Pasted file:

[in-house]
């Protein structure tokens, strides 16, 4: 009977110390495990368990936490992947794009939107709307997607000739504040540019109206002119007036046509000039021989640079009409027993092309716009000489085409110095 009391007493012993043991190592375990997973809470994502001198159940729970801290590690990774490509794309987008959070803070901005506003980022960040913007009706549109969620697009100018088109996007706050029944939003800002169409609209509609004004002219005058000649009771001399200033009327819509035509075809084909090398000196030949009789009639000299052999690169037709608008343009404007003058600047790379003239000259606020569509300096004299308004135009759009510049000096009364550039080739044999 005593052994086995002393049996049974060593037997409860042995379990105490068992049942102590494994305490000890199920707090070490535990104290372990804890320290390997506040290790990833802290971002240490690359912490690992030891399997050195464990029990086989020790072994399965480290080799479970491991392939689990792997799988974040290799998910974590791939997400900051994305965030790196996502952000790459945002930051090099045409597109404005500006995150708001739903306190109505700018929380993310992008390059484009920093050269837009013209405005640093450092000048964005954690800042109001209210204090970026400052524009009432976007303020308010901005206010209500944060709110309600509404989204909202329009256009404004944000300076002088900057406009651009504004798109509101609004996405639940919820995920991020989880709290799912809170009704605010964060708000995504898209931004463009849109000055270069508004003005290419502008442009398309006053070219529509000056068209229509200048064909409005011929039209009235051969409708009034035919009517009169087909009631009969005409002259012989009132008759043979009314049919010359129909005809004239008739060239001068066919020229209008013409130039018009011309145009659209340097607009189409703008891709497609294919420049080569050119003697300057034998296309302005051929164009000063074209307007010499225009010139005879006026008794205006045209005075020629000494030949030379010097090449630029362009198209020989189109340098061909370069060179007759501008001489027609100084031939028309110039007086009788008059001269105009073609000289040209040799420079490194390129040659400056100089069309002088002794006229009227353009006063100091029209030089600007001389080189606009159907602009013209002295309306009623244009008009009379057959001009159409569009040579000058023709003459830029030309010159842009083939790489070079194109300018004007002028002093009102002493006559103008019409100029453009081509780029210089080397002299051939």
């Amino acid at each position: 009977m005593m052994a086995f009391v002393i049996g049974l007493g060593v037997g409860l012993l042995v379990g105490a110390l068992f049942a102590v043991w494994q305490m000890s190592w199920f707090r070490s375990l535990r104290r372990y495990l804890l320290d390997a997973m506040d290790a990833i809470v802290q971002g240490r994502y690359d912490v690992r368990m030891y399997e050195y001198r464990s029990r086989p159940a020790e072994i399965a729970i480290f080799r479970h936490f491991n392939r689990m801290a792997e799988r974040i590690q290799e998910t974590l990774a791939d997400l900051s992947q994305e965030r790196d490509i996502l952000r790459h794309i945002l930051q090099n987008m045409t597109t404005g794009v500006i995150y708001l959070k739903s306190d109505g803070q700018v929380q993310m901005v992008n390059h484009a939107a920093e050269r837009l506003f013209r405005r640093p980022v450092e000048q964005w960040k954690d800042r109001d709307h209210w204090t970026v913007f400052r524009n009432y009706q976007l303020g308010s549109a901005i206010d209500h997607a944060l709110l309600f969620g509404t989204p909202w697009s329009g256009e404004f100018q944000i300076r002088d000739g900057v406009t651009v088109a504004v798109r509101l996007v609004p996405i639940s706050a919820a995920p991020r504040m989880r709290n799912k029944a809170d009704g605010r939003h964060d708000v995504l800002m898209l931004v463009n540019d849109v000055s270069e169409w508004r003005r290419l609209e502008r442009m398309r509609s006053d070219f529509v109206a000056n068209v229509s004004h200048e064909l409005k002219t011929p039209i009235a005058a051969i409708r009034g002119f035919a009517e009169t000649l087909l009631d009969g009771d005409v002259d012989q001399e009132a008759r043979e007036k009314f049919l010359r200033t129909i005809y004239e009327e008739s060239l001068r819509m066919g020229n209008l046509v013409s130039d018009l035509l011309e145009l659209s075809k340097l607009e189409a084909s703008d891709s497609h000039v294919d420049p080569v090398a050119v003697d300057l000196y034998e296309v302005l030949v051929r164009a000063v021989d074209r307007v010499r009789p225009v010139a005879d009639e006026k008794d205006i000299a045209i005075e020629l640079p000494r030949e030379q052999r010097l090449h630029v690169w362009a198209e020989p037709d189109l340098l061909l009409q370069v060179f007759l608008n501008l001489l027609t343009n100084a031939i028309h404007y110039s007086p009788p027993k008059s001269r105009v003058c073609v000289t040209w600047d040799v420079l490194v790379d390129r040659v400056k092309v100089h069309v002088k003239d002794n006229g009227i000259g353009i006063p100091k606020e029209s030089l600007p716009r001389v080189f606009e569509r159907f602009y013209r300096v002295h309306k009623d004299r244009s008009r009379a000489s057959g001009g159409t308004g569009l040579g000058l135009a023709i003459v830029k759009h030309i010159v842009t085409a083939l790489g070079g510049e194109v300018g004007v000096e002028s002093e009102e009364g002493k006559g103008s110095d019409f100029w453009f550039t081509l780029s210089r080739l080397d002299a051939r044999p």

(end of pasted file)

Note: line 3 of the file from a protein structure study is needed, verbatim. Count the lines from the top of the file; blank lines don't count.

């Amino acid at each position: 009977m005593m052994a086995f009391v002393i049996g049974l007493g060593v037997g409860l012993l042995v379990g105490a110390l068992f049942a102590v043991w494994q305490m000890s190592w199920f707090r070490s375990l535990r104290r372990y495990l804890l320290d390997a997973m506040d290790a990833i809470v802290q971002g240490r994502y690359d912490v690992r368990m030891y399997e050195y001198r464990s029990r086989p159940a020790e072994i399965a729970i480290f080799r479970h936490f491991n392939r689990m801290a792997e799988r974040i590690q290799e998910t974590l990774a791939d997400l900051s992947q994305e965030r790196d490509i996502l952000r790459h794309i945002l930051q090099n987008m045409t597109t404005g794009v500006i995150y708001l959070k739903s306190d109505g803070q700018v929380q993310m901005v992008n390059h484009a939107a920093e050269r837009l506003f013209r405005r640093p980022v450092e000048q964005w960040k954690d800042r109001d709307h209210w204090t970026v913007f400052r524009n009432y009706q976007l303020g308010s549109a901005i206010d209500h997607a944060l709110l309600f969620g509404t989204p909202w697009s329009g256009e404004f100018q944000i300076r002088d000739g900057v406009t651009v088109a504004v798109r509101l996007v609004p996405i639940s706050a919820a995920p991020r504040m989880r709290n799912k029944a809170d009704g605010r939003h964060d708000v995504l800002m898209l931004v463009n540019d849109v000055s270069e169409w508004r003005r290419l609209e502008r442009m398309r509609s006053d070219f529509v109206a000056n068209v229509s004004h200048e064909l409005k002219t011929p039209i009235a005058a051969i409708r009034g002119f035919a009517e009169t000649l087909l009631d009969g009771d005409v002259d012989q001399e009132a008759r043979e007036k009314f049919l010359r200033t129909i005809y004239e009327e008739s060239l001068r819509m066919g020229n209008l046509v013409s130039d018009l035509l011309e145009l659209s075809k340097l607009e189409a084909s703008d891709s497609h000039v294919d420049p080569v090398a050119v003697d300057l000196y034998e296309v302005l030949v051929r164009a000063v021989d074209r307007v010499r009789p225009v010139a005879d009639e006026k008794d205006i000299a045209i005075e020629l640079p000494r030949e030379q052999r010097l090449h630029v690169w362009a198209e020989p037709d189109l340098l061909l009409q370069v060179f007759l608008n501008l001489l027609t343009n100084a031939i028309h404007y110039s007086p009788p027993k008059s001269r105009v003058c073609v000289t040209w600047d040799v420079l490194v790379d390129r040659v400056k092309v100089h069309v002088k003239d002794n006229g009227i000259g353009i006063p100091k606020e029209s030089l600007p716009r001389v080189f606009e569509r159907f602009y013209r300096v002295h309306k009623d004299r244009s008009r009379a000489s057959g001009g159409t308004g569009l040579g000058l135009a023709i003459v830029k759009h030309i010159v842009t085409a083939l790489g070079g510049e194109v300018g004007v000096e002028s002093e009102e009364g002493k006559g103008s110095d019409f100029w453009f550039t081509l780029s210089r080739l080397d002299a051939r044999p």